Hard Eight (1996)

Hard Eight (IMDb / Mubi) was a bit of a surprise. It shouldn’t have been – I came into it knowing I’ve enjoyed every Paul Thomas Anderson film I’ve seen.

It all started with the majestic There Will Be Blood – one of my favourites, and one which I’m so glad I saw on the big screen with its widescreen panoramas and all-encompassing sound production.

And then every year or so I’d happen to put another P.T. Anderson flick on – maybe it was a weird Netflix suggestion, or Matthew Culnane wouldn’t shut up about Boogie Nights, or I was mourning the death of the singular Philip Seymour Hoffman.

What I’m trying to say is that Hard Eight shouldn’t have been a surprise, but boy was it. I loved it.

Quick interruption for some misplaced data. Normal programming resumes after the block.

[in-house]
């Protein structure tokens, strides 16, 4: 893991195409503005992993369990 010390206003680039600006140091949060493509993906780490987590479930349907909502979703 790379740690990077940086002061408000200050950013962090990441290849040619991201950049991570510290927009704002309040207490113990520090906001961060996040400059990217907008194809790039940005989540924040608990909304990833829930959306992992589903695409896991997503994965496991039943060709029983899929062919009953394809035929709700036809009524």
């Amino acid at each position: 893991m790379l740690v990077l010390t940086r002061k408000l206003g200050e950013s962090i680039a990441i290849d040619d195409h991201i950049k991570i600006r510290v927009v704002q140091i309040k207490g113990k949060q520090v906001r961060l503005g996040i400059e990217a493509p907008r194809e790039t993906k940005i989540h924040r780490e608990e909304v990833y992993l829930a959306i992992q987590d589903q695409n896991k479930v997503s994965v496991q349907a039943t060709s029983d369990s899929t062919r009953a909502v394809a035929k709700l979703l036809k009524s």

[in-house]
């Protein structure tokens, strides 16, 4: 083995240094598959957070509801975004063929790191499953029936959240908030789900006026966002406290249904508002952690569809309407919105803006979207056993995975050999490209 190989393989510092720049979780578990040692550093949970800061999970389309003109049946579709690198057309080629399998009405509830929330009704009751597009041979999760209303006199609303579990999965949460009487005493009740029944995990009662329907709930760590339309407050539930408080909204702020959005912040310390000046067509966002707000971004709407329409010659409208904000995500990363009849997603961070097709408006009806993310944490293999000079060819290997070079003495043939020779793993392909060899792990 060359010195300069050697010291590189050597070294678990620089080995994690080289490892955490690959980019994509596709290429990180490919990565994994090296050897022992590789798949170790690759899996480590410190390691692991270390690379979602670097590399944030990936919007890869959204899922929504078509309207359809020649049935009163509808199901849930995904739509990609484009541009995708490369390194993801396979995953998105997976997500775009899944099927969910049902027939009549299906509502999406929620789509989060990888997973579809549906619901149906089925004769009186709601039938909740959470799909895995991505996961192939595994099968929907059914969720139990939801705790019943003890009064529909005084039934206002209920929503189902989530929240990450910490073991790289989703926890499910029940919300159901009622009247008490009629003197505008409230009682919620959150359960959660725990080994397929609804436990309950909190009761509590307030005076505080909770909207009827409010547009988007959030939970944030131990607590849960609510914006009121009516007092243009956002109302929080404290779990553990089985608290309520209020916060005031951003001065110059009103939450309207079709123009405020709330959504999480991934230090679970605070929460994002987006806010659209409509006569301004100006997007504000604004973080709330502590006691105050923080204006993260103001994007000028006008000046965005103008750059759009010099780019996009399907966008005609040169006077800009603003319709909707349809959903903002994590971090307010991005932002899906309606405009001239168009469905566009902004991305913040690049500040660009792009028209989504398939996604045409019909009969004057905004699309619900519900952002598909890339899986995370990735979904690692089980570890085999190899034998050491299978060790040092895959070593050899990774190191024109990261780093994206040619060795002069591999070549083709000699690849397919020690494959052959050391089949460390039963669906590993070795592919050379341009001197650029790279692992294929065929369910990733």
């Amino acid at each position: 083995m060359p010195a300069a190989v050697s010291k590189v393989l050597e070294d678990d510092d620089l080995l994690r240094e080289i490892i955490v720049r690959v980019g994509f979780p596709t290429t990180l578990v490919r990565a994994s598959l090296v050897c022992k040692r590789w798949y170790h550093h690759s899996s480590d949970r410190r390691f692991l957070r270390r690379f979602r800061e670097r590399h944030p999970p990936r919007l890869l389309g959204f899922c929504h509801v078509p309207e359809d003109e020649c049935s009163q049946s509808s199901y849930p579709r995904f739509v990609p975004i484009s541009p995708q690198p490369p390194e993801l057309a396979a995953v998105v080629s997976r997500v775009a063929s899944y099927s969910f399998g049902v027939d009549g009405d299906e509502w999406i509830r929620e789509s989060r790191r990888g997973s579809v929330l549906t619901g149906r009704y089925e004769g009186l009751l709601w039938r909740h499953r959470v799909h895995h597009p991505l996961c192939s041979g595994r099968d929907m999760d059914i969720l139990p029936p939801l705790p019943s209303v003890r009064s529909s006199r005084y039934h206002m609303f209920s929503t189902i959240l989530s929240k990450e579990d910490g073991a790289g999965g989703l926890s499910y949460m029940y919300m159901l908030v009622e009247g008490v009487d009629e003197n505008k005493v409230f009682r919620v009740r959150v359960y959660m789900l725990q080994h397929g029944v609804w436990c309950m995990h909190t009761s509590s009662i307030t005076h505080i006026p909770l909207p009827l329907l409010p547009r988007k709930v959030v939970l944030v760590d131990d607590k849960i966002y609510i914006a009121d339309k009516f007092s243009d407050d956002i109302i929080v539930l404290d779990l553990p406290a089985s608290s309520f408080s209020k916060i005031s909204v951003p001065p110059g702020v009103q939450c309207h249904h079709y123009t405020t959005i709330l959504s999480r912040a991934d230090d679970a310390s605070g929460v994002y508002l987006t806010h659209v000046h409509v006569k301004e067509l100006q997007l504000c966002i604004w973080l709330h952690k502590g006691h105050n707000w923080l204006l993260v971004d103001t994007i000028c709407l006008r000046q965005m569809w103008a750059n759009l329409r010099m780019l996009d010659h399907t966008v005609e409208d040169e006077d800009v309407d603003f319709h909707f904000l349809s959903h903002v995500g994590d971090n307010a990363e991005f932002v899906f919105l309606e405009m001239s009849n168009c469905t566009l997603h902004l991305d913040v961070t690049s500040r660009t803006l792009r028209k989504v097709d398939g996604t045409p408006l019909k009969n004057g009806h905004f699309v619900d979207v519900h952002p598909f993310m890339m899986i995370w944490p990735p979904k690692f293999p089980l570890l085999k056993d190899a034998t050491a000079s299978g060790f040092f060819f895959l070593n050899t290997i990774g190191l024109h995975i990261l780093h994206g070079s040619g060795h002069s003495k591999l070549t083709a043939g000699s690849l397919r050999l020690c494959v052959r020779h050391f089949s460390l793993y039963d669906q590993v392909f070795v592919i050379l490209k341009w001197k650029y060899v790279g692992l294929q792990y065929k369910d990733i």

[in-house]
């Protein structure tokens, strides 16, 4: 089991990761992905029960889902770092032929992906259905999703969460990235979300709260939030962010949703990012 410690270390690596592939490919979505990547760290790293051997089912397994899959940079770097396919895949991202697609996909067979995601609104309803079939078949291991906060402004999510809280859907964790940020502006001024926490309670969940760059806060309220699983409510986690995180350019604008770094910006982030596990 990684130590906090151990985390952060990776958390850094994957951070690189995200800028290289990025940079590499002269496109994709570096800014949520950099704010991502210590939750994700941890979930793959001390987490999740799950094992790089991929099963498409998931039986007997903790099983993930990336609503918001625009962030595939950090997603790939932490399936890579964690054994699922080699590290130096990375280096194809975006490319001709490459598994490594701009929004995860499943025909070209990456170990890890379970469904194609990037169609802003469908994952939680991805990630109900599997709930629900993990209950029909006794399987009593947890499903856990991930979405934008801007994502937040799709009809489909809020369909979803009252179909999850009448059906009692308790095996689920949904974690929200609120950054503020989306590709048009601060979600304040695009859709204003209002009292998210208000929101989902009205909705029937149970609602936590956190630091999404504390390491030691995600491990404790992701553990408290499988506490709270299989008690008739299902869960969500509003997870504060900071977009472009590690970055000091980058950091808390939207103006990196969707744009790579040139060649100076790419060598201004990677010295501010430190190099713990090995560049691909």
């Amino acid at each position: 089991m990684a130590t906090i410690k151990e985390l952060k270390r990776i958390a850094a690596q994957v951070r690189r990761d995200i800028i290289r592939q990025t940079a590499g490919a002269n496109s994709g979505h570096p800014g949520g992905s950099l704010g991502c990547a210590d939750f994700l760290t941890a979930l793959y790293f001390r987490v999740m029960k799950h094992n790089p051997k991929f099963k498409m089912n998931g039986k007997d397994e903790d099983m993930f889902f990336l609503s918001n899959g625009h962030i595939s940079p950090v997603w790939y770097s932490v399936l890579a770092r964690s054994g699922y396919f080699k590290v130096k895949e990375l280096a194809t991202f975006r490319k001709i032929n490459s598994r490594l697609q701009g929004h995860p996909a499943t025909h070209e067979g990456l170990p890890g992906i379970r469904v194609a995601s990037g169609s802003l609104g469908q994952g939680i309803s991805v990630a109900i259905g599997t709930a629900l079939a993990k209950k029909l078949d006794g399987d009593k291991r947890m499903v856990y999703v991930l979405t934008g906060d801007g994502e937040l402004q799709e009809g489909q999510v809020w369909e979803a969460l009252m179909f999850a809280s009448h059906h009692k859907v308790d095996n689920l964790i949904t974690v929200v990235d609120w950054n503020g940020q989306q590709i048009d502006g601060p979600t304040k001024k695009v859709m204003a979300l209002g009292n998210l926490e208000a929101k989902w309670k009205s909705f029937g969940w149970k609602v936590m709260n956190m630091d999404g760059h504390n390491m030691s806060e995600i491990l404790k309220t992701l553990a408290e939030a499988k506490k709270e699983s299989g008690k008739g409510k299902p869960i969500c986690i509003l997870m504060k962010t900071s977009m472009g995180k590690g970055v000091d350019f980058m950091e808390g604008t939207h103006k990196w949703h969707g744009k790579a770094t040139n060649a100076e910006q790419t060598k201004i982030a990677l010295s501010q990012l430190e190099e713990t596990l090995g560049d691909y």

I suppose knowing it was a wunderkind director’s début picture could have given me reason to doubt it would be any good, but it needn’t have. There are very few elements of this film that even suggest that this is an early production, let alone a début. There are just too many great locations, solid performances, and glorious tracking shots that Anderson has since become famous for. On top of that, the music choices feel vital, and considered – not thrown together at the last minute due to budget constraints.

There’s some uninspired dialogue here and there, but not enough to take away from the likes of Philip Baker Hall absolutely smashing it out of the park with his performance. On which note, John C. Reilly is perhaps the film’s biggest surprise – he’s brilliant. But then, that’s another thing P.T. Anderson has a weird knack for: extracting great performances from surprising casting choices.

My voyage into Paul Thomas Anderson’s filmography continues, and the standard remains high.


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